There are also 68 letters (G) from Laura Duff to her son Alan, 1915-1940, and three (H) to her husband J.D. Duff, relating to their son James's entrance examinations for Wellington College in 1910. J, K and L are letters written by their sons: 3 letters and a postcard from Alan Duff to his mother, 1909-1920 (J), a letter from James Duff to Alan Duff, 1911 (K), and a letter from Patrick Duff to J. F. Duff, relating to J. F. Duff winning a scholarship to Trinity in 1916 (L).

The final group of letters (M) are by various authors: one from J. D. Duff to Diana Frances Crawley, future wife of his son Alan, on the death of her father, 1933; letters to A. C. Duff from W. G. Collett (1911) and R. Moore (1913) at Wellington College; letter to J. D. Duff from G. M. Trevelyan, 1934 about Edward Fitzgerald's letters; letter to Laura Duff from the Postmaster at Cambridge, 1923, relating to a telegram from Cairo.

Miscellaneous material (N) comprises: copy of the marriage certificate of James Duff Duff and Laura Lenox-Coningham, 1895; page torn from a notebook with short phrase in Ancient Greek; memoir, "Lemnos" of an army camp, probably by A. C. Duff, with envelope addressed to J. D. Duff.

Finally there are twenty eight of J. D. Duff's pocket diaries (usually by Lett's) dating from 1888-1912, 1915-1918, 1922-1926, and 1931-1934; the earliest are kept as appointment books, with brief notes of college and social occasions, but Duff's entries later expand to be fuller records of his days, typically recording weather, reading material, pastimes and family news. A notebook with A. C. Duff's name and address at the front contains 'Extracts from F[ather's] Diary'.

Sans titre
Papers of Frederick Field
FIEL · Fonds · c. 1819-c. 1885

The papers consist primarily of writings and notes, with a few printed items and letters documenting Frederick Field's studies at Cambridge as a student in the 1820s and his later work as a biblical scholar. The student notes include essays and notebooks on various subjects, including the Greek dramatic poets, mechanics, and a 'Syllabus of Newton'. Later work includes extensive notes on the books of the Bible in notebooks and in folded fascicles, notes on Chrysostom's Homilies, holograph manuscripts of his 'Origenis Hexaplorum quae supersunt' and 'Otium Norvicensi' part 3, which is also represented by printed sheets with manuscript annotations. Amongst the many other miscellaneous items are indexing slips and a notebook containing a list of subscribers to a unidentified volume.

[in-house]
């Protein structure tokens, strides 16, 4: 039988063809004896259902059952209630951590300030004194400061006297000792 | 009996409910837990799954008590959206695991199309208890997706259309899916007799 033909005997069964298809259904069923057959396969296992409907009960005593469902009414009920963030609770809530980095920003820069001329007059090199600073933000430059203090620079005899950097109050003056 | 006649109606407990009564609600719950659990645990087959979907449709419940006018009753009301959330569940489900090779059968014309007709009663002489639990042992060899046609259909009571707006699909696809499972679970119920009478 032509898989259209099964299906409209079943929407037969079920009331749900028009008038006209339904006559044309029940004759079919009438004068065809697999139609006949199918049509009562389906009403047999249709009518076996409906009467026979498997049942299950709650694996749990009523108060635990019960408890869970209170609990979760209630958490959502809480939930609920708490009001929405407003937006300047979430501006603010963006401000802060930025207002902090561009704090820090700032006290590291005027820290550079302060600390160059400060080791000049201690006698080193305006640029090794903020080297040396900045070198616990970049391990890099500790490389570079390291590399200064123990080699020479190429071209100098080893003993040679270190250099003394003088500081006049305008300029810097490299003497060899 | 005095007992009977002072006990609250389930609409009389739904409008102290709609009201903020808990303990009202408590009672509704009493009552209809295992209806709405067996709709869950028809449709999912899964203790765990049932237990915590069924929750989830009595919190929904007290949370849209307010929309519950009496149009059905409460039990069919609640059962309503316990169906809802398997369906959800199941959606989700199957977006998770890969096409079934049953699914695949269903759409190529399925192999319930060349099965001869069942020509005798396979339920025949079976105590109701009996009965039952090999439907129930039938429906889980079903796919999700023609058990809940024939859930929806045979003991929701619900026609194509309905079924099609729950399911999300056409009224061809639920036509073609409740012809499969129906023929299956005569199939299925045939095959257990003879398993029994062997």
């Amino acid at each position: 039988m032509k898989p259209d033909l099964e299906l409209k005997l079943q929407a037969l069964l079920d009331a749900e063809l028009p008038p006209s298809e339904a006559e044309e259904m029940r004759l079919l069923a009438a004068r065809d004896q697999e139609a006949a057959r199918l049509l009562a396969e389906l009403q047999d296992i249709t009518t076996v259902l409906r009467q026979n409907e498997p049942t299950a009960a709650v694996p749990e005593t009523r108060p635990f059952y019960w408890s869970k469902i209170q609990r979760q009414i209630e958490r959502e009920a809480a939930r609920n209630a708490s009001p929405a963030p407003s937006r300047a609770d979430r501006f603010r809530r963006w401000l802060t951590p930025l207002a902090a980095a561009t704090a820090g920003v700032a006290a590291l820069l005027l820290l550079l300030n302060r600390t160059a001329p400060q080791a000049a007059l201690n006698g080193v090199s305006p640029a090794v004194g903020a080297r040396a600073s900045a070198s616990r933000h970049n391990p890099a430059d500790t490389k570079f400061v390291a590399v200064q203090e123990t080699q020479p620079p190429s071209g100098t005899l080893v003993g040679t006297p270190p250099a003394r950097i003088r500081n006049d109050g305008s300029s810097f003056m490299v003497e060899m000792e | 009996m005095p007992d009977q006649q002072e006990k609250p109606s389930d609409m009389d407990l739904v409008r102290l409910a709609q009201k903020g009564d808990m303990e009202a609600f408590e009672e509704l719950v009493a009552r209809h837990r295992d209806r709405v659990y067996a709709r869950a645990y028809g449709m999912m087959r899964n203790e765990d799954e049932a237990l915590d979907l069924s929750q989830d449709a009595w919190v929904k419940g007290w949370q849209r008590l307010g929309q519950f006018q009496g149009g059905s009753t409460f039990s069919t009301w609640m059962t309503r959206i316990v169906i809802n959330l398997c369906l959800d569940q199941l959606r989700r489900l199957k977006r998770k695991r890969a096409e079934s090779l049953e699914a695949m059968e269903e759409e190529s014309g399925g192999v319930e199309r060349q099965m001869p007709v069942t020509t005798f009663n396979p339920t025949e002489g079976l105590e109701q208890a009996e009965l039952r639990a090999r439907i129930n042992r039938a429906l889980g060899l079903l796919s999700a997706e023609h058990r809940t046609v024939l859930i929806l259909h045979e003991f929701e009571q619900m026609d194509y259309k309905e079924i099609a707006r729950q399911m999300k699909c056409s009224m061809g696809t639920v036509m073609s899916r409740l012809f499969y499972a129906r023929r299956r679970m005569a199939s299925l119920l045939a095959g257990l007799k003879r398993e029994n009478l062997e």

Sans titre
Papers of Otto Frisch
FRSH · Fonds · 1899-1981

The papers consist of correspondence, research notes, writings, documents, publications, photographs, glass slides, films, and audiotapes documenting all stages of Otto Robert Frisch's life, and include Frisch's collection of the papers of his aunt, the physicist Lise Meitner. The 70 boxes of material are organised into seven series: Biographical and personal papers; Scientific research; Lectures and publications; Radio, television, films; Visits and conferences; Correspondence; and Non-print material.

Series A, Biographical and personal papers, is particularly full, incorporating material relating not only to Frisch's own career and interests including music (A.86-90) and sketching (A.84, 233-249), but also to Frisch’s extended family. These have historical interest as an example of the diaspora of the Thirties, and in the case of Lise Meitner a more specific scientific interest complementing other material deposited elsewhere. Lise Meitner's papers appear primarily in this series (A.134-211), and consist of correspondence, most of which is with Frisch and her younger brother Walter, as well as drafts of lectures, photographs, and miscellaneous papers. Several of her letters appear elsewhere in the collection (C.55, D.55, and F.15) and she is the subject of letters and articles throughout. Series F contains photocopies of letters written to her from Otto Hahn in December 1938 (F.52) and Series G includes photographs of her as well as an undated audiotape of a conversation between Frisch and Meitner (G.31).